The new PEK works just like the original PEK, in that it lets you connect to the most common 5 terminals on your furnace’s control board: Yellow (AC), White (Heat), Green (Fan), Common (Ground), and Red (Power).
The big improvements in the PEK are the push-button quick connectors for the wire coming from the wall location:
…and a magnetic pad on the rear of the new PEK, which makes it easy to mount to nearby metal surfaces such as a furnace panel or sheet metal ducting:
Fortunately, I had plenty of wires available at the cabin, so I didn’t need to use the PEK. I just thought there were enough improvements in the new PEK that I still felt it worthwhile to share them.
The ecobee3 Lite’s mounting plate looks very much that of the ecobee3, just a bit smaller and with fewer connectors, but still comes with the bubble level to make OCD wall-mounters happy:
The box also contains a larger plate to cover up any holes or paint mismatch from previous installs:
Out with the Old, In with the New
Because I was upgrading from an original ecobee Smart, I went through all of my settings screens and took photos. This makes configuring the replacement a lot easier. Taking a photo of the old thermostat’s wiring diagram is always helpful:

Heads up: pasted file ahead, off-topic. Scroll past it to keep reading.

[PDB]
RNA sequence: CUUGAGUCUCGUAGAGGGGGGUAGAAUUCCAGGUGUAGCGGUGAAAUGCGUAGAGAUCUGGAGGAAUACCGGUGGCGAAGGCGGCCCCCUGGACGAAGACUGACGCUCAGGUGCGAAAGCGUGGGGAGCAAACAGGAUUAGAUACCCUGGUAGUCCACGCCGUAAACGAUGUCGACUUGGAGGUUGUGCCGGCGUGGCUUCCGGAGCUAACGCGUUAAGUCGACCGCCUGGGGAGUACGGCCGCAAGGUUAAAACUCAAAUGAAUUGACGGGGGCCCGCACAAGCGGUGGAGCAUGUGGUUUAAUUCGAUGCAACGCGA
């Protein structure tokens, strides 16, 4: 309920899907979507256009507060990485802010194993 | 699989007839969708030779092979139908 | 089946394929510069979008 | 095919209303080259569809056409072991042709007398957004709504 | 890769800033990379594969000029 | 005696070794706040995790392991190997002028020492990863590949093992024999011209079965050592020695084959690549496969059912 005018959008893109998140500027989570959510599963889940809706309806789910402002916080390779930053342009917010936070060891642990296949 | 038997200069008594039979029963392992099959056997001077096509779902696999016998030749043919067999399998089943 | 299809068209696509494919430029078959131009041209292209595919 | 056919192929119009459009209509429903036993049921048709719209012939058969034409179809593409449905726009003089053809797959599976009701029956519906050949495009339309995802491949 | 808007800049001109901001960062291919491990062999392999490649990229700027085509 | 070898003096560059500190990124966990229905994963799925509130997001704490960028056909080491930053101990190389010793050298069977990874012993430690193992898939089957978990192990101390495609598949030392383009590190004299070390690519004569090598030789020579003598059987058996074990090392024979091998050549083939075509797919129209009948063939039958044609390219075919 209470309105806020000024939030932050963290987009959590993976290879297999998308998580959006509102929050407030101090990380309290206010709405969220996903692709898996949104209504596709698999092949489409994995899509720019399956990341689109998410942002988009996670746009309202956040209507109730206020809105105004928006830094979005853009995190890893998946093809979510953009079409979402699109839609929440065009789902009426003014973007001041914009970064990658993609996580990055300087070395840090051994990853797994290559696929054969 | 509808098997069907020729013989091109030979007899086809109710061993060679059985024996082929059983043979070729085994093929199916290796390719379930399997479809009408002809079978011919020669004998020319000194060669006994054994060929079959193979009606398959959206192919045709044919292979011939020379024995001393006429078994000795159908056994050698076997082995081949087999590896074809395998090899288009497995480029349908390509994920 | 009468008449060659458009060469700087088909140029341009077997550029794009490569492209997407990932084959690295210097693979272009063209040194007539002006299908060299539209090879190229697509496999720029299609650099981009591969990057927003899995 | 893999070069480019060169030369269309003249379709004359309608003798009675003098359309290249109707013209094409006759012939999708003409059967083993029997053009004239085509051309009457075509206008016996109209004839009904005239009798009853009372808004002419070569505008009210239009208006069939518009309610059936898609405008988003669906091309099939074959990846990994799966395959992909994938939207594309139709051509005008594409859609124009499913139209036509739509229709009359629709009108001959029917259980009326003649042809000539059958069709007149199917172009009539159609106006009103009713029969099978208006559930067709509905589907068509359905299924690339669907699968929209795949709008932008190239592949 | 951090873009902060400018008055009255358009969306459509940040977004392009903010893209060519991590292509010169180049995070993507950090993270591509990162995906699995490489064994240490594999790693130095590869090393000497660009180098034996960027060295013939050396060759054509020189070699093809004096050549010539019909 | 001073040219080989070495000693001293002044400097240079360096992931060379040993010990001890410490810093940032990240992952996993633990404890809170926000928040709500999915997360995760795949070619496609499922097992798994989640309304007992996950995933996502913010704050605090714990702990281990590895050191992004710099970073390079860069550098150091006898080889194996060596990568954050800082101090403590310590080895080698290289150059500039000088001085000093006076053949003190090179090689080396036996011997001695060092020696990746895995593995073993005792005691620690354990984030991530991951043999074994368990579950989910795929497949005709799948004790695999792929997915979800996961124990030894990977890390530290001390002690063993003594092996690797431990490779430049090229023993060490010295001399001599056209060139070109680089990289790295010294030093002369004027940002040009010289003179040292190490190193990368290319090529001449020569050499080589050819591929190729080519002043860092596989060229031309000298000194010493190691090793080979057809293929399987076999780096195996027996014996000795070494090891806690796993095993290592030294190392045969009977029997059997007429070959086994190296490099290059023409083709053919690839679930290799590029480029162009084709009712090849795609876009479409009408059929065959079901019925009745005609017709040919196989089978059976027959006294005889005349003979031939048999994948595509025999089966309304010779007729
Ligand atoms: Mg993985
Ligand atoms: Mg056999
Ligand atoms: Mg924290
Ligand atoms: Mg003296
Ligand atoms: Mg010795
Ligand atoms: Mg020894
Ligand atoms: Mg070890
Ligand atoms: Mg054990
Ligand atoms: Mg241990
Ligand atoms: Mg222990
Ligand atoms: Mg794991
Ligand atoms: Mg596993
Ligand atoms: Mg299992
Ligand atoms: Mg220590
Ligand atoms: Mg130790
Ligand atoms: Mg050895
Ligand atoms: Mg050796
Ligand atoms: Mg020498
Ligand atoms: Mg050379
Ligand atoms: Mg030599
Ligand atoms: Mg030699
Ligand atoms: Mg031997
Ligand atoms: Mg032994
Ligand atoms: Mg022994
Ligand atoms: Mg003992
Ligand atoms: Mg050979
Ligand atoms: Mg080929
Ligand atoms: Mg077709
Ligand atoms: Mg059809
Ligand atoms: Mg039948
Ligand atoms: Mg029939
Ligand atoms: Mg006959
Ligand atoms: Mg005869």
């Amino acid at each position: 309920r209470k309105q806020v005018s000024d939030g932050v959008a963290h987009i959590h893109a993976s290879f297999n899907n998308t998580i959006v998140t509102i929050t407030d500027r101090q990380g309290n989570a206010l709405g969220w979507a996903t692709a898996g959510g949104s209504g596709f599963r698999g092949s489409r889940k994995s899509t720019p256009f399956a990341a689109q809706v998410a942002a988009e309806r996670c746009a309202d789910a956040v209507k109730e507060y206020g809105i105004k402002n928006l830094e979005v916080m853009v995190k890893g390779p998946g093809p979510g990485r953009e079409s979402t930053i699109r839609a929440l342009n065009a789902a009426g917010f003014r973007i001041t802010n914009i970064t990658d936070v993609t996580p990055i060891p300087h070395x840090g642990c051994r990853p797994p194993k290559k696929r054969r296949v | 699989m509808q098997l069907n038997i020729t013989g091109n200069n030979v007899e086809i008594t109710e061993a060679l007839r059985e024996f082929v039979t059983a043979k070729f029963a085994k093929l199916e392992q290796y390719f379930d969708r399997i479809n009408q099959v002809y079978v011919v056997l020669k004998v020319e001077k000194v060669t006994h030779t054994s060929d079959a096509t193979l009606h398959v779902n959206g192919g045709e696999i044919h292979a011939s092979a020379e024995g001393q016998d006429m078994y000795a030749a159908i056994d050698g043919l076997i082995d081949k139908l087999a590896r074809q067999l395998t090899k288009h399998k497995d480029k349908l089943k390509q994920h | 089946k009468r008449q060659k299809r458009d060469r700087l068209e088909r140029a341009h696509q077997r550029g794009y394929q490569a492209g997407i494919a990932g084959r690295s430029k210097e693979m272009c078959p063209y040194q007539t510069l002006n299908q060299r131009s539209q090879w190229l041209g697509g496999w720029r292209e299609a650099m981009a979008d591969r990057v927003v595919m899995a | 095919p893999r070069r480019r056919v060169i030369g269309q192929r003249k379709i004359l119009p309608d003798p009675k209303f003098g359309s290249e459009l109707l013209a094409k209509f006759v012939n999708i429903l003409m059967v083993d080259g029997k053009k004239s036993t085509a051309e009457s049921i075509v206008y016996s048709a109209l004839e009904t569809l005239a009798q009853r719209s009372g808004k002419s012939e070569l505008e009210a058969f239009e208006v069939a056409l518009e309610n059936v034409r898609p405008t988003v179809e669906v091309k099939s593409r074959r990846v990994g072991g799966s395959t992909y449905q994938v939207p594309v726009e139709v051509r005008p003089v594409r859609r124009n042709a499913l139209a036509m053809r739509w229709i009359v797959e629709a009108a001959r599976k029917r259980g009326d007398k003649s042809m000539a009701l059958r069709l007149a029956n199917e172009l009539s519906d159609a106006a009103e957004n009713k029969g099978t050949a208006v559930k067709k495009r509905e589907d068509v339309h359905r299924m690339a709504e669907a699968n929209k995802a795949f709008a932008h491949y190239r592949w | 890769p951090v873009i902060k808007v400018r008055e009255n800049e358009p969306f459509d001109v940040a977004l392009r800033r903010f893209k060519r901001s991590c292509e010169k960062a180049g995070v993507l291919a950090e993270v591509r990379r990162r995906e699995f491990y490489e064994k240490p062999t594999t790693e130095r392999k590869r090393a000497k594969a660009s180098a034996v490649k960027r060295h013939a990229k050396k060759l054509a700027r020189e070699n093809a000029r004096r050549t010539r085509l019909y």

But even if you’re starting from scratch and not replacing an older ecobee with an ecobee3 Lite, the easy-to-follow instructions in the manual will get you up and running quickly.
After snapping photos of my settings, I shut off the power to the furnace (very important) then disconnected my old thermostat (ignore the additional wires to the left, which are from a Honeywell air filter).
Then I went downstairs where the old ecobee’s equipment interface was located, disconnected it, and connected the wires from the upstairs thermostat location directly to my furnace’s wiring terminal. If you’re replacing a traditional thermostat, you won’t need to do that step. The newer ecobee3 and ecobee3 Lite no longer require an equipment interface, so most homeowners will only have to re-wire things at the thermostat wall location (but read the manual for your particular setup).